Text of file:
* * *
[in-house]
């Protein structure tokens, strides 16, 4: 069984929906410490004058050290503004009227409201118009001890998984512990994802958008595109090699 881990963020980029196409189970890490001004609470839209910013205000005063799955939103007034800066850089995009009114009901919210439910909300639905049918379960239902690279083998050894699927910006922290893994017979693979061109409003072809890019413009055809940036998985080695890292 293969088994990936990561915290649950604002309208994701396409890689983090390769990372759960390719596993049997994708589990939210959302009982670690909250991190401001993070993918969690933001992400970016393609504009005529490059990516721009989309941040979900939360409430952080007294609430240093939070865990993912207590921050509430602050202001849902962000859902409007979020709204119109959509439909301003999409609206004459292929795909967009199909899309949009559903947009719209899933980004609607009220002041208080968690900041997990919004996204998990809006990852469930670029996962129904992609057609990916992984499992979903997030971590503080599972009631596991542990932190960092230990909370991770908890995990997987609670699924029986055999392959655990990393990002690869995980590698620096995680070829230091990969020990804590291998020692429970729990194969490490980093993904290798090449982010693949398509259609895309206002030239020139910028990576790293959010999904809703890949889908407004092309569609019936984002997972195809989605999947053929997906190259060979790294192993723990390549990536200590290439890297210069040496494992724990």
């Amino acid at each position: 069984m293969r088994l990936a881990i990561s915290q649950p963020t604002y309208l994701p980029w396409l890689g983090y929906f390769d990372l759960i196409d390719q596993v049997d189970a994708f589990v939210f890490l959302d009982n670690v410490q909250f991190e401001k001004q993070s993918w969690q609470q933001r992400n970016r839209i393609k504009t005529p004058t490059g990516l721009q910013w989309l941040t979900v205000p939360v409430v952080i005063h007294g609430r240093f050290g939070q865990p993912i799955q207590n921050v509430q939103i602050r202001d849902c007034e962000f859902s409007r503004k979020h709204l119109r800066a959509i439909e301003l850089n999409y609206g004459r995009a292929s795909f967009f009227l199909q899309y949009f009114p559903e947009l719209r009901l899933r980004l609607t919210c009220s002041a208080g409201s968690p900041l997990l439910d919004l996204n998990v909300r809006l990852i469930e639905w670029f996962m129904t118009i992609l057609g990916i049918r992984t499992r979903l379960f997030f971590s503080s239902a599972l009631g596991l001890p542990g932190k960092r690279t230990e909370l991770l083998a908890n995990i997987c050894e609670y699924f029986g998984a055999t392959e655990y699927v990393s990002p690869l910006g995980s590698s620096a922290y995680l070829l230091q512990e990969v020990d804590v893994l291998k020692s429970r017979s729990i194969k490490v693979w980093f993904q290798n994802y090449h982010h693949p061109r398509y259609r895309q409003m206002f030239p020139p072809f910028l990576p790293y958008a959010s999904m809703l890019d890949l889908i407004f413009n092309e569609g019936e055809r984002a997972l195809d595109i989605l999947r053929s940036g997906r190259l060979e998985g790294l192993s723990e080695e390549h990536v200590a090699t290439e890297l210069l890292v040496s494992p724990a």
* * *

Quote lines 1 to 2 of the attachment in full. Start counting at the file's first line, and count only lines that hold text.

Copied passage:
[in-house]
């Protein structure tokens, strides 16, 4: 069984929906410490004058050290503004009227409201118009001890998984512990994802958008595109090699 881990963020980029196409189970890490001004609470839209910013205000005063799955939103007034800066850089995009009114009901919210439910909300639905049918379960239902690279083998050894699927910006922290893994017979693979061109409003072809890019413009055809940036998985080695890292 293969088994990936990561915290649950604002309208994701396409890689983090390769990372759960390719596993049997994708589990939210959302009982670690909250991190401001993070993918969690933001992400970016393609504009005529490059990516721009989309941040979900939360409430952080007294609430240093939070865990993912207590921050509430602050202001849902962000859902409007979020709204119109959509439909301003999409609206004459292929795909967009199909899309949009559903947009719209899933980004609607009220002041208080968690900041997990919004996204998990809006990852469930670029996962129904992609057609990916992984499992979903997030971590503080599972009631596991542990932190960092230990909370991770908890995990997987609670699924029986055999392959655990990393990002690869995980590698620096995680070829230091990969020990804590291998020692429970729990194969490490980093993904290798090449982010693949398509259609895309206002030239020139910028990576790293959010999904809703890949889908407004092309569609019936984002997972195809989605999947053929997906190259060979790294192993723990390549990536200590290439890297210069040496494992724990």